ing in their ballots and winning their free pizzas, as before.

I
I
I
1

I

ANY TWO ITEMS of your choice FREE
with the purchase of Mr.Tony's
delicious 14" PIZZA AND THIS COUPON

{or... :.w.:: is*ii"::i :}}}

Professional League Standings

East
W L T Pts

Today's games
GF GA Minnesota at Detroit
Los Angeles at Buffalo
17 4

SUBMARINES & PIZZA
1327 S. University
i ~FREE., 6 3O li
FAST DELI VER Y
Offer good for pickup or FREE DELIVERY at 1327 S. University location only
Coupon expires Oct. 24, 1973
I ------ - I

N. Y. Rangers
Boston
Toronto
Montreal
Buffalo
Vancouver
N. Y. Islanders
D~etroit

3
3
1
0
4

0
I
1
1
2
3
4

1
I)
0
4
0
4
Q
2
4

7

6 21 14
6 18 12
4 12 10
2 9 13
2 10 16
2 7 14
0 9 21

NBA
Eastern Conference
Atlantic Division

Vest
W L T Pts GF

Philadelphia
Atlanta
Chicago
California
Pittsburg
St.. Louis
Los Angeles
Minnesota

3
2
2
z
1
a

0
1
1
0
1
3
3

0
1
1
0
0
z

6
5
4
4
4
2
z

13
9
11
5
10
4

Boston
New York
Philadelphia
GA Buffalo
2
8 :louston
4 Atlanta
3 Cleveland
13 Capital
9!

w L
2 0
2 1
1 2
1 3
Central Division
W L
3 2
2 2
0 2
0 3

Pct.
1.000
.667
.333
.250
Pet.
.600
.500
.000
.000

1. Wisconsin at MICHIGAN (pick
score)
2. Ohio State at Indiana
GB 3. Illinois at Michigan State
4. Minnesota at Iowa
172 S. Northwestern at Purdue
2 6. Colorado at Oklahoma
GB 7. Tennessee vs. Alabama at
Birmingham
l 8. Houston at Miami, Fla.
1'' 9. Texas at Arkansas
2 10. Stanford at Washington

11. Texas Tech at Arizona
12. Southern Methodist at Rice
13. Oklahoma State at Missouri
14. Auburn at Georgia Tech
15. Mississippi at Florida
16. Air Force at Navy
17. Harvard at Cornell
18. Eastern Michigan at Kent
State
19. Miami, Ohio at Bowling Green
20. Madam Erika's Girls at
DAILY LIBELS

8 14
8 14

Western Conference
Midwest Division

Yesterday's games
Toronto 5, Montreal 3
NY Rangers 4, St. Louis 0
Chicago 5, Vancouver 0
Pittsburg4, Minnesota 2
Atlanta 4, Boston 3
Philadelphia at California, inc.

Milwaukee
KC-Omnaha
Chicago
Detroit

w L
3 1
2 1
2 2
2 2

Pacific Division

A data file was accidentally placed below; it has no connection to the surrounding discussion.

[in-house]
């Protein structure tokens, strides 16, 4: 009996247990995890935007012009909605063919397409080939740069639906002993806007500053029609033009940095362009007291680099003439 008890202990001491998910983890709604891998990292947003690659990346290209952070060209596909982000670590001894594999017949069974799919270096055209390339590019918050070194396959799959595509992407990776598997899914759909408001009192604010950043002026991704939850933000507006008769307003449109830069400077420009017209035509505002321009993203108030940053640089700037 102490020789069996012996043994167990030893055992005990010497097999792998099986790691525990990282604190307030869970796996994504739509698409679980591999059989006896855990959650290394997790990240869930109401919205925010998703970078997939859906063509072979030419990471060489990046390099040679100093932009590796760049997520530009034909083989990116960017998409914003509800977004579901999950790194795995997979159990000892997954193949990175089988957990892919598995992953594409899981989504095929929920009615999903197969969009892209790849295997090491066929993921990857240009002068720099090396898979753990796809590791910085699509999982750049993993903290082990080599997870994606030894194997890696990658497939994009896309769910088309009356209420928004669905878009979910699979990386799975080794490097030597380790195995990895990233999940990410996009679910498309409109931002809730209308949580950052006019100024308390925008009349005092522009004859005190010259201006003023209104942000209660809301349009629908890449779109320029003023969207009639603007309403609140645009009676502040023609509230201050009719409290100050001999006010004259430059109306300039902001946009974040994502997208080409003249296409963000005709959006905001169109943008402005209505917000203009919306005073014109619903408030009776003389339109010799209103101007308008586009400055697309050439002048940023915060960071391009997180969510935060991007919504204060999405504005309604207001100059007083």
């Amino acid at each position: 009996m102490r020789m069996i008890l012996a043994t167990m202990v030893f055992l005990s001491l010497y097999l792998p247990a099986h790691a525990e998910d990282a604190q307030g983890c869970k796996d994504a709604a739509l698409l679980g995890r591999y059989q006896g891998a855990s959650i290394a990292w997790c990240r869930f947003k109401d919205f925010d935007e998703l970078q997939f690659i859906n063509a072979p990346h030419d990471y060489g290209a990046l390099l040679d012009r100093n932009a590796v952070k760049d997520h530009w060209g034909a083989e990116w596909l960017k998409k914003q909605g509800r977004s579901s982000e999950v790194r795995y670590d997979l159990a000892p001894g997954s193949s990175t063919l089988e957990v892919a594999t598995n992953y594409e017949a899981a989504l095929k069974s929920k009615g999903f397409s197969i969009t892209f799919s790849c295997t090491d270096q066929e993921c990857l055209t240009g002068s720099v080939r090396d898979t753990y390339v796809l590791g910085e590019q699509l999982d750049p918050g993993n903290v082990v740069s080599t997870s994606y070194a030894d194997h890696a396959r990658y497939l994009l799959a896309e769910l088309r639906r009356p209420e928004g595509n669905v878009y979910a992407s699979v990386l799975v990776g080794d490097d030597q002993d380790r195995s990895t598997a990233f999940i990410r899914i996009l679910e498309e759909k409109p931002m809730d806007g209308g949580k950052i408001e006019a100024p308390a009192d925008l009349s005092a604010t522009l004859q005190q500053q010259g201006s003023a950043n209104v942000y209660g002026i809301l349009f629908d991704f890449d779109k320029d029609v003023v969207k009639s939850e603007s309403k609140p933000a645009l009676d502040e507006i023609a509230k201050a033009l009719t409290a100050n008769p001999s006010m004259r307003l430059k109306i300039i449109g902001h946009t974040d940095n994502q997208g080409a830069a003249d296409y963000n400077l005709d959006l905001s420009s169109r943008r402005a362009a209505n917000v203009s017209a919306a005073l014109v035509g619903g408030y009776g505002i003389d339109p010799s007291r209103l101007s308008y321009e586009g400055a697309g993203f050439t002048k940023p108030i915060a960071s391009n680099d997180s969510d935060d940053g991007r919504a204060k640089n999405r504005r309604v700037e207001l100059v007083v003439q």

Pct.
.750
.667
.500
.500
Pct.
1.000
.667
.667
.333
.333

GB
12
1
1!
GB
1

Rumors capture Series fervor;

Portland
Los Angeles
Seattle
Golden State
Phoenix

W L
1 0
2 1
z21
1 2
1 2

Wm.. Yesterday's results
W ill a m sMiwackee 1, Golden State 95
Sre v s s ram p Seattle, KC-Omaya, ga.
f Today's games
No games scheduled
NEW YORK () - An Oakland' Yankee job when he revealed his , leaving to shake up the team after
A's player confirmed yesterdayI plans to the team in a club-house the Andrews thing," another Oak-
that mana er eDtk Wilhimrg ha me do

TONIGHT
Direct from Three Memorable Performances at the
ANN ARBOR BLUES & JAZZ FESTIVAL
Thece"r vP
BROOK. ,bLYNt
BLUES.228
RUTER

1

ud 1dlgu " vias nau meeting betore the third gaeo
told his players he would leave the 1973 World Series. The A's
the team following the World won the game 3-2 in 12 innings
Series. for a 2-1 lead in the best-of-sevenj

"He told the team he would
resign, win or lose," an Oakland
player who asked not to be
identified told The Associated
Press.
Williams has been prominently
mentioned for the vacant New
York Yankee manager's job but
strongly denied that rumor when
it wc. nrnC'antaA 4-t- him

Series. _, y
"He told us' he was in full
sympathy with us over the Mike
Andrews affair," the player con-
tinued.
Andrews, a utility infielder,I
made two costly errors in the sec-
ond game of the Series and was
sent home by owner Charles 0.

t{t
}
I

land player suggested.
If Williams leaves the club,
speculation on a successor centers
around Irv Noren, the A's thirdj
base coach. Noren, who has three
years of minor league managerial'
experience, has served as Wil-t
liams' top aide for the last three
seasons.

q enticore W
336 Maynard 1229 S. Univ.
TOLKIEN TRILOGY
In Paperback Now Sells for
$1.25/Vol. CENTICORE STILL
SELLS THEM FOR 95c. Come
Quick. Supply Limited.

--
MENTAL HEALTH RESEARCH INSTITUTE
DEPARTMENT OF PSYCHIATRY

-® - -1_ .